Magnesium Treats Depression
As little as 248 mg of magnesium per day leads to an astounding reversal of depression syndrome, according to research conducted at the Larner College of Medicine at the University of Vermont and published in the journal PLoS One in June 2017.
Source of Yuma E. Coli Romaine Found
Federal officials first announced on April 13 an E. coli outbreak linked to romaine lettuce grown and produced in the Yuma, Ariz., area. Federal investigators found the source of the outbreak of E. coli O157:H7 on July 28: canal water.
More and more meat is being grown in labs from cultured cells. Several start-
DNA Diet Matching Doesn’t Work
A new study finds it doesn’t matter whether people try low-
Food, Mood and Aging
Young and mature adults require different foods to improve their mental health, say researchers from the State University of New York at Binghampton. The researchers used an anonymous Internet survey, asking people around the world to complete the Food-
Vegetables Harvested in Antarctica Without Sun, Soil or Pesticides
Scientists in Antarctica have harvested the first crop of vegetables grown without soil, daylight or pesticides as part of a project designed to help astronauts cultivate fresh food on other planets. Researchers at Germany’s Neumayer Station III say eight pounds of salad greens, 18 cucumbers and 70 radishes....
Children attending schools with Farm-
Food Safety Tips for People with Diabetes
The Food and Drug Administration (FDA) now has available a free booklet called “Food Safety for People with Diabetes.” Practicing food safety is critical for people who have diabetes, the FDA says, because diabetes can affect the function of various organs and systems of the body, making people living....
Researchers Create Genetically Modified Gluten-
Bread’s appealing texture is gluten, a group of proteins found in wheat, rye and barley. But gluten damages the small intestines of people with the serious autoimmune disorder celiac disease. Most gluten-
Tomatoes No Longer Considered ‘Poison Apples’
Originating in Mesoamerica, tomatoes were part of the Aztecs’ diet as early as 700 A.D., but they weren’t grown in Britain until the 1590s. First arriving in southern Europe in the early 16th century via Spanish conquistadors returning from Mesoamerica, the tomato was considered a “poison apple”
U.S. Obesity Rates Begin to Level
After years of increasing, adult obesity rates remained stable in 45 states from 2015 to 2016, according to a new report from the Trust for America’s Health, a nonprofit health advocacy organization, and the Robert Wood Johnson Foundation, a philanthropic organization that funds health research.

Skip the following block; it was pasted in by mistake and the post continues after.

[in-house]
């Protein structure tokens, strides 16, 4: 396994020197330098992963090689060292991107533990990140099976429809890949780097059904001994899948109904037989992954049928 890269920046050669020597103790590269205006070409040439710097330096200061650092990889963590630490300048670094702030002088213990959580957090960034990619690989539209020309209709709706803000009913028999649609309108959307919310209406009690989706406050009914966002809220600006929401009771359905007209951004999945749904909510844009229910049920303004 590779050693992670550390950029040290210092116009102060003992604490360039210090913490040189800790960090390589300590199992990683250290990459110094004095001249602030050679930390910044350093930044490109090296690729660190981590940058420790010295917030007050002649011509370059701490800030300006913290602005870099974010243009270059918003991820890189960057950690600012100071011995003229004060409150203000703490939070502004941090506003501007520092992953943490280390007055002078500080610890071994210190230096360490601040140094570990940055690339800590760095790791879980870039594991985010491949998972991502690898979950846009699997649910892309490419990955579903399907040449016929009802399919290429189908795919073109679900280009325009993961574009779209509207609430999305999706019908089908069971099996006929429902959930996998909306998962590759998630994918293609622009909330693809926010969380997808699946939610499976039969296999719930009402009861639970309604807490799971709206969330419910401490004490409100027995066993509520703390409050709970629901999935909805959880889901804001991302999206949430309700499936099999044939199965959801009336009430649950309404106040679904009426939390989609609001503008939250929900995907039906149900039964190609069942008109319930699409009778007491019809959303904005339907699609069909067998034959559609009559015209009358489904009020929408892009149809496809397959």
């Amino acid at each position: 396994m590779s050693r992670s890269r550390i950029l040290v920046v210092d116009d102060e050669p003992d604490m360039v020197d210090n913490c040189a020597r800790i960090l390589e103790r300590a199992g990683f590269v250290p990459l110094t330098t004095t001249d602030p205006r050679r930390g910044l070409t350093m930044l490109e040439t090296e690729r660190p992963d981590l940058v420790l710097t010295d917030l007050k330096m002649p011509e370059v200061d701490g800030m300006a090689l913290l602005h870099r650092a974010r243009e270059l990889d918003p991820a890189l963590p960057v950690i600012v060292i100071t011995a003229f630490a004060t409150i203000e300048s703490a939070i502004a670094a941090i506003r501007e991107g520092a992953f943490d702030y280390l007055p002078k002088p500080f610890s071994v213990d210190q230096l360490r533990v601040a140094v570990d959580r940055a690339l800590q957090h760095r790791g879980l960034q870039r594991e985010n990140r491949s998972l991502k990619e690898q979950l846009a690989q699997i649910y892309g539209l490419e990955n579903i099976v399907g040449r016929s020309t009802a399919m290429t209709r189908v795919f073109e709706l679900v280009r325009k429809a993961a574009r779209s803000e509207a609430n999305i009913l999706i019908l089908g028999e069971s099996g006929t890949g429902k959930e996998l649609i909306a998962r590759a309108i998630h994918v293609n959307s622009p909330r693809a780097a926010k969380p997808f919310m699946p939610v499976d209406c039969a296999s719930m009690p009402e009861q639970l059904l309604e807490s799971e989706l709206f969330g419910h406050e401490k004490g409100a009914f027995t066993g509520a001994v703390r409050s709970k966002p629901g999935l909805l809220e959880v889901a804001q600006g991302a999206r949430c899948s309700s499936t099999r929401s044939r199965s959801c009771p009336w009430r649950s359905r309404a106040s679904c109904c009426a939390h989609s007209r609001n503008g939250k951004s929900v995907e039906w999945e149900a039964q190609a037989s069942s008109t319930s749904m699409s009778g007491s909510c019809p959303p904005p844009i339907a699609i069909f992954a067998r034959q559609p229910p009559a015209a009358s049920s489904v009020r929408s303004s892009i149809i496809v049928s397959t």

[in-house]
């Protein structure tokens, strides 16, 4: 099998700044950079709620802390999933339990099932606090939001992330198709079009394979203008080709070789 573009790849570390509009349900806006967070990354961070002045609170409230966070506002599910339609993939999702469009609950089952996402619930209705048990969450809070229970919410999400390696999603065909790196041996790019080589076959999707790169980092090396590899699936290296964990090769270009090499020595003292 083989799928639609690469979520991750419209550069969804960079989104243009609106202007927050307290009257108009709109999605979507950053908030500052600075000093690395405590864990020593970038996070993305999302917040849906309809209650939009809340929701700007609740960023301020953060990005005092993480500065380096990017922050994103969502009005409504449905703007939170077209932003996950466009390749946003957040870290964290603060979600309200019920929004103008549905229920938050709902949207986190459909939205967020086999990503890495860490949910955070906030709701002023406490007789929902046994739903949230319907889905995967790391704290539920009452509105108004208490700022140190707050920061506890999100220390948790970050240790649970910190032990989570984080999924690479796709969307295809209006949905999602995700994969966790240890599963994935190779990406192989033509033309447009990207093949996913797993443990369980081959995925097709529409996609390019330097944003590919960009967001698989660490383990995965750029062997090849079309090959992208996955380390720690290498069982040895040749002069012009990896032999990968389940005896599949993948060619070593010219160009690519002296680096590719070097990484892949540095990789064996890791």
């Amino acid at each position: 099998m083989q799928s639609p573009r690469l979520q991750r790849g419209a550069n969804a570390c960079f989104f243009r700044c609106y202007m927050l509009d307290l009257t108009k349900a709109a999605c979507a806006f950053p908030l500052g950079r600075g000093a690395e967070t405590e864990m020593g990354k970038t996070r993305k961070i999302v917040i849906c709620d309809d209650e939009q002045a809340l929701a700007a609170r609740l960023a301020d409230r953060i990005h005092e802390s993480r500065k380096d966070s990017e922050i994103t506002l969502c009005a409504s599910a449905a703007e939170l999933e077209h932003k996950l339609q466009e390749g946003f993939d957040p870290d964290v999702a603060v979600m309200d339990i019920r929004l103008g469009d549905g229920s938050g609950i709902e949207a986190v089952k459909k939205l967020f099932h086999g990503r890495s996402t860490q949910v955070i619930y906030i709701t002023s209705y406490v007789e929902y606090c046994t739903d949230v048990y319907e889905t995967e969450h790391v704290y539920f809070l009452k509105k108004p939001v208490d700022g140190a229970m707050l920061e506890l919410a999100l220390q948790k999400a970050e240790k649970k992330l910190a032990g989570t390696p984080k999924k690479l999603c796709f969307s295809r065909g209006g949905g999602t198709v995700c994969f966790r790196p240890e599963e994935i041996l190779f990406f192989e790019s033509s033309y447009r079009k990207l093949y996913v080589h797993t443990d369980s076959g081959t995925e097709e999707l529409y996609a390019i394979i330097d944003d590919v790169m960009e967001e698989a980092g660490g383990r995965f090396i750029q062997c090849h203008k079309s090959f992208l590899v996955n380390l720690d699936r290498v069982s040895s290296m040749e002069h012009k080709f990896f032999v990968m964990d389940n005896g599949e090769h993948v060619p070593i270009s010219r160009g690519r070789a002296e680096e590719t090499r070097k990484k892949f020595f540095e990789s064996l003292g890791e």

Milk Proteins Make Edible Wrapping
To create an all-
Diet Soda Can Cause Weight Gain
Diet sodas with aspartame can boost the appetite, said a study published in the International Journal of Obesity last December. The researchers found people who consumed diet drinks with aspartame felt hungrier than those who did not, and thus ended up consuming more calories.
Ruby Ring Red Onions Fight Cancer
Lead Found in Baby Food
Detectable levels of lead were found in 20 percent of 2,164 baby food samples. Analyzing 11 years of federal data, the Environmental Defense Fund (EDF) found the toxic metal most commonly in fruit juices, root vegetables and teething biscuits and cookies.
A new study corroborates previous studies that show switching to diet soda may not help cut calories. Diet drinks contain a chemical that boosts the appetite. Research published in the International Journal of Obesity found those who consumed diet drinks with aspartame felt hungrier than those who did not.
Don’t Reheat These Foods
Some foods can lose their health benefits or even cause food poisoning if they are reheated in a microwave. Celery and spinach contain nitrates that turn into toxic nitrates and carcinogenic nitrosamines after reheating. Eggs can also become toxic after reheating, so it’s best to use leftover eggs cold....
People who follow diets with little to no gluten were found to have a slightly higher risk of developing type 2 diabetes over a few decades, according to researchers at Harvard University School of Public Health. “We wanted to determine if gluten consumption will affect health in people with....
Labels Confuse People with Food Allergies
Food allergies affect approximately 8 percent of children and up to 2 percent of adults. Almost 40 percent of children with a food allergy have experienced at least one life-
Experimenting with a new field called plant nanobionics, MIT scientists have embedded the leaves of spinach plants with carbon nano-
Understanding Sticker Codes on Produce
The Price Look Up (PLU) codes on the stickers placed on fruits and vegetables reveal important information. A four-
Fruit Protein Could Be New Sweetener Alternative
A new sweetener alternative that tastes more like sugar than other substitutes may be possible to obtain from a fruit protein called brazzein. Brazzein is far sweeter than sugar but has fewer calories
Cancer and Sugar-
A study by researchers at the Louisiana State University Health Science Center in New Orleans suggests age is an important factor in the association between cancer and sugar-
Virtual Reality Can Alter Taste